The Japanese Government has attempted to secure a revision of the existing limitations imposed by the Netherlands Government and in the case of porcelains did arrange a suspension of import restrictions in August 1934. Trade negotiations between the two countries opened at Batavia on June 8, 1934, but they were adjourned at the end of the year without any general agreement having been reached. They have recently been resumed, and possibly some adjustment will be worked out, for Japan is also a heavy customer of the Netherlands Indies. She depends on them, for example, for half of her oil imports.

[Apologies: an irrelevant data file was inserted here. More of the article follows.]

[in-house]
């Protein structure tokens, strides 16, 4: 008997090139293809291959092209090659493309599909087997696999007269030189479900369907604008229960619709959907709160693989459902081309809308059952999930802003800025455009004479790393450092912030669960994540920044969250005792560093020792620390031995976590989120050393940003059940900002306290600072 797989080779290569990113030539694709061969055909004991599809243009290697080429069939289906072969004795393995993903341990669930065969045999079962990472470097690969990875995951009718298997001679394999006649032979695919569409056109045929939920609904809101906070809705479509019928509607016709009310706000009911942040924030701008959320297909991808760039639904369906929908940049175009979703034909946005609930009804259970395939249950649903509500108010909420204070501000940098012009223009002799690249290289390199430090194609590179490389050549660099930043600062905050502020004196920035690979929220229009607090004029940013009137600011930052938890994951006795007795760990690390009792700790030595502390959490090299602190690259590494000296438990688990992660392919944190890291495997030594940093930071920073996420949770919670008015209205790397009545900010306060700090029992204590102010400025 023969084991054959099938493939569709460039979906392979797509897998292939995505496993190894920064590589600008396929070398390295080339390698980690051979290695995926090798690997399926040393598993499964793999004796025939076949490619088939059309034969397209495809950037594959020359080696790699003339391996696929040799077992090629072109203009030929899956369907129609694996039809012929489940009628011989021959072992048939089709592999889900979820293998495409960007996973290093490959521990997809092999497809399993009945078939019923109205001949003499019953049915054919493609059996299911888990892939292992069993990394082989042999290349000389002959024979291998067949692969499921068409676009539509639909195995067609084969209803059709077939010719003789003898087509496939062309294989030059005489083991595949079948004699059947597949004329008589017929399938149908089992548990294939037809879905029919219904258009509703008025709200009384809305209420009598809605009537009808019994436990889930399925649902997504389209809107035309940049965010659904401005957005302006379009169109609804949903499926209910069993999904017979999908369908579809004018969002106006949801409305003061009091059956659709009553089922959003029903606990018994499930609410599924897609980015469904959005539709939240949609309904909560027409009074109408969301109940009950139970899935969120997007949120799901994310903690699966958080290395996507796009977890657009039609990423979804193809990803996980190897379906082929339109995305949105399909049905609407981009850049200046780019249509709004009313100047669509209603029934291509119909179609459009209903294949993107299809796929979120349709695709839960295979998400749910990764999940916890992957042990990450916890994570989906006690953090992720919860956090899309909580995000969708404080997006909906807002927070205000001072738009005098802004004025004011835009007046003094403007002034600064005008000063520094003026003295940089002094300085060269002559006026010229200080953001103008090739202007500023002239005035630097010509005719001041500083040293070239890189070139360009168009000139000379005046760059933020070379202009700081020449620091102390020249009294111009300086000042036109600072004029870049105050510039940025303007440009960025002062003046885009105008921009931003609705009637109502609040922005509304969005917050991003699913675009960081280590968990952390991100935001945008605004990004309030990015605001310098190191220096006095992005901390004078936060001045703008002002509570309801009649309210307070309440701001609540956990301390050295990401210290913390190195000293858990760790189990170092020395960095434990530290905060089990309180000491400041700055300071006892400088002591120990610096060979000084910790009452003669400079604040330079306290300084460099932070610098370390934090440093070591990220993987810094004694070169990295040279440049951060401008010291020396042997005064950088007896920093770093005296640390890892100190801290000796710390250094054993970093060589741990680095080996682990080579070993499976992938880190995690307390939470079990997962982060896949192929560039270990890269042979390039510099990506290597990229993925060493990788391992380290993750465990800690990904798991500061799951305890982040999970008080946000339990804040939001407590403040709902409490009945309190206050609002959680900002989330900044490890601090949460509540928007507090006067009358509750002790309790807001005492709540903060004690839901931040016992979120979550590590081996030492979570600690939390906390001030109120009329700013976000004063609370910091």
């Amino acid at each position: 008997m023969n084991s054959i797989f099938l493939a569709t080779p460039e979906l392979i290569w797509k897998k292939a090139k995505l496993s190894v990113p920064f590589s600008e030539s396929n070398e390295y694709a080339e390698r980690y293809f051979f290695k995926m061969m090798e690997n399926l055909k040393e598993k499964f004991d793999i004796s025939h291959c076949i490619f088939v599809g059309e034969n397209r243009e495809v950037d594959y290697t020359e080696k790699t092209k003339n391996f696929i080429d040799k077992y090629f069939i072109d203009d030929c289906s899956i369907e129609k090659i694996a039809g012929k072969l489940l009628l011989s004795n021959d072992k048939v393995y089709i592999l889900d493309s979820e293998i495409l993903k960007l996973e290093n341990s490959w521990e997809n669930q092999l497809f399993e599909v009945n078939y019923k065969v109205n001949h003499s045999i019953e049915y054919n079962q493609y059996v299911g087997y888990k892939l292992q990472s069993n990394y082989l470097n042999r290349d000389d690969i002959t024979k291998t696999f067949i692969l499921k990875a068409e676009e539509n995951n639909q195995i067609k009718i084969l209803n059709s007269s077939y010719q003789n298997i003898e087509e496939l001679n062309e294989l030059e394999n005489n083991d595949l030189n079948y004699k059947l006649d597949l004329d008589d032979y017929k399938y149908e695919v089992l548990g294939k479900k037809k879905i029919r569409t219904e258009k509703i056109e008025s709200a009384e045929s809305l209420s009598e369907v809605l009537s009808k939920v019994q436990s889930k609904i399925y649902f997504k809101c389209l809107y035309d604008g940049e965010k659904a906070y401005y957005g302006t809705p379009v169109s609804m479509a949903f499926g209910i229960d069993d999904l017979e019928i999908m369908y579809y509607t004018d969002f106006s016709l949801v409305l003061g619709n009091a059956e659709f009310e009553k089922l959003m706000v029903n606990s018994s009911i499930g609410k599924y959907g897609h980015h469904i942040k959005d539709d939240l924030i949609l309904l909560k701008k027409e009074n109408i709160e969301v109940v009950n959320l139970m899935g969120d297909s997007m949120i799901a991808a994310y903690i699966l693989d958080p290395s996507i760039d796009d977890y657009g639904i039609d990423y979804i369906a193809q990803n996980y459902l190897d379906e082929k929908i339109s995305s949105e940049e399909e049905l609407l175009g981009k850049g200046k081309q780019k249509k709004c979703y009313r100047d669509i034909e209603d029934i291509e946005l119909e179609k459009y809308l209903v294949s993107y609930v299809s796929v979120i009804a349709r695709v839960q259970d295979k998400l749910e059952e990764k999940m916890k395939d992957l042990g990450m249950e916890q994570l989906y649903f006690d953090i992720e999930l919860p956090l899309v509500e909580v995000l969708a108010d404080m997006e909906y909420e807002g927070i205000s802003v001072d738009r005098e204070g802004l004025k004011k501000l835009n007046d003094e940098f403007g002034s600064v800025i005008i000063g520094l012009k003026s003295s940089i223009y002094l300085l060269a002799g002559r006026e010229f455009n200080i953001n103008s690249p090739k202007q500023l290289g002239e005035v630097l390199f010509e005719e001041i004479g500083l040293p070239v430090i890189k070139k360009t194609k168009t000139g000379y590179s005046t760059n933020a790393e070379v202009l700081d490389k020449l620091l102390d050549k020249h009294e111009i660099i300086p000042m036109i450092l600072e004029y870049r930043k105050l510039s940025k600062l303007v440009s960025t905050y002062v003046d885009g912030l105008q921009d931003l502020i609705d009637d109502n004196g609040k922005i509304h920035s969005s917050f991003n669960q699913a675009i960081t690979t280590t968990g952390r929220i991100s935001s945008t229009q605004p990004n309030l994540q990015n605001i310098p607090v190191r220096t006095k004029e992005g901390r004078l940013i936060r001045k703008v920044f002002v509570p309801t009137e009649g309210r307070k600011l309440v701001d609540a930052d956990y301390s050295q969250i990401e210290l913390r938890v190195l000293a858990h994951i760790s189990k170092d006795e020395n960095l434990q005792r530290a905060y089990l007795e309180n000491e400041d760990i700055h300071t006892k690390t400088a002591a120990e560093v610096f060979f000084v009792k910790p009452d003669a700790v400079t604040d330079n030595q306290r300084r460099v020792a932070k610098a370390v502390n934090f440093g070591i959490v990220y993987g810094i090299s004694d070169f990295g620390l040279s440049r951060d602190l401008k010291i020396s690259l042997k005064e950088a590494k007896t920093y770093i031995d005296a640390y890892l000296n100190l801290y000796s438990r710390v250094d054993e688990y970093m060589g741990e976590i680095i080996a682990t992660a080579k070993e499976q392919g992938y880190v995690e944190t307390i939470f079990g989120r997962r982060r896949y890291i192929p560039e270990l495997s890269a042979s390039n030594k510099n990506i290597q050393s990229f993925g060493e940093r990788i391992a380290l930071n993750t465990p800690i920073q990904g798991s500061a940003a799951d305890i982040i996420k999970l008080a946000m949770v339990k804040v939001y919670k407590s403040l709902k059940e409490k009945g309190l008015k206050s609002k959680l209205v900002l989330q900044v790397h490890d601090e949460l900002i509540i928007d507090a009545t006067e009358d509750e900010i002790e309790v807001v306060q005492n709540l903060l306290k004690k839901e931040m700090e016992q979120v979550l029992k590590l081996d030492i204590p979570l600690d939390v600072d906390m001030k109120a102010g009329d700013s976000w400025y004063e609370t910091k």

Regardless of Dutch import barriers and intermittent trade parleys, we shall probably see Japan continue to include the Netherlands Indies in the ever widening orbit of her expansionist activities. For the present, these activities are confined to the economic sphere. If in different conditions they assumed a political character, how could the Netherlands protect their possessions? On whom could they rely for assistance? They might hope that Great Britain would play the rôle of rescuer. That the British are aware of the danger threatening them in this quarter seems to be shown by the speed with which they have completed the great naval base at Singapore. They are concerned by many of Japan's activities and projects along the mainland of Asia and in the southern Pacific, by her economic invasion of India, the Malay States and Australia, by her rumored desire to purchase Macao from Portugal, and by the plan to construct a canal through Siamese territory that will permit her to enter the Indian Ocean without passing the fortifications at Singapore. The strategic importance of the Dutch insular possessions to Great Britain is plain. Today as never before the Dutch feel that they can look forward with assurance to British support in the event that their hold on the Indies comes directly into jeopardy.